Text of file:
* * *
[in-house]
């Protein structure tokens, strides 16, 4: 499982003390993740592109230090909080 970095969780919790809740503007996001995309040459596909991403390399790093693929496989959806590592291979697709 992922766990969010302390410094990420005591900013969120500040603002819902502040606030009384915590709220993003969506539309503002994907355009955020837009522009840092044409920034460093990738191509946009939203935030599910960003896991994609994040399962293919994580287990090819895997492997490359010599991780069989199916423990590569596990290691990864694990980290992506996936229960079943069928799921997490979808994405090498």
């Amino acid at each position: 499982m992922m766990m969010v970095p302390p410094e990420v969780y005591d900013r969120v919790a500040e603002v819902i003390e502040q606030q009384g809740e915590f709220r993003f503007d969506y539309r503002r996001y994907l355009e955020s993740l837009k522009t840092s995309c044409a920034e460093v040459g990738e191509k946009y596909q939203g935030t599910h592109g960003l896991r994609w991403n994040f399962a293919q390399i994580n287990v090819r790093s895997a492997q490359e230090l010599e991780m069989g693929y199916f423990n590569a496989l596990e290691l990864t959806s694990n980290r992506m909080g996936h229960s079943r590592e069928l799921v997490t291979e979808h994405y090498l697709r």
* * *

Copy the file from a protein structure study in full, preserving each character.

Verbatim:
[in-house]
């Protein structure tokens, strides 16, 4: 499982003390993740592109230090909080 970095969780919790809740503007996001995309040459596909991403390399790093693929496989959806590592291979697709 992922766990969010302390410094990420005591900013969120500040603002819902502040606030009384915590709220993003969506539309503002994907355009955020837009522009840092044409920034460093990738191509946009939203935030599910960003896991994609994040399962293919994580287990090819895997492997490359010599991780069989199916423990590569596990290691990864694990980290992506996936229960079943069928799921997490979808994405090498």
């Amino acid at each position: 499982m992922m766990m969010v970095p302390p410094e990420v969780y005591d900013r969120v919790a500040e603002v819902i003390e502040q606030q009384g809740e915590f709220r993003f503007d969506y539309r503002r996001y994907l355009e955020s993740l837009k522009t840092s995309c044409a920034e460093v040459g990738e191509k946009y596909q939203g935030t599910h592109g960003l896991r994609w991403n994040f399962a293919q390399i994580n287990v090819r790093s895997a492997q490359e230090l010599e991780m069989g693929y199916f423990n590569a496989l596990e290691l990864t959806s694990n980290r992506m909080g996936h229960s079943r590592e069928l799921v997490t291979e979808h994405y090498l697709r």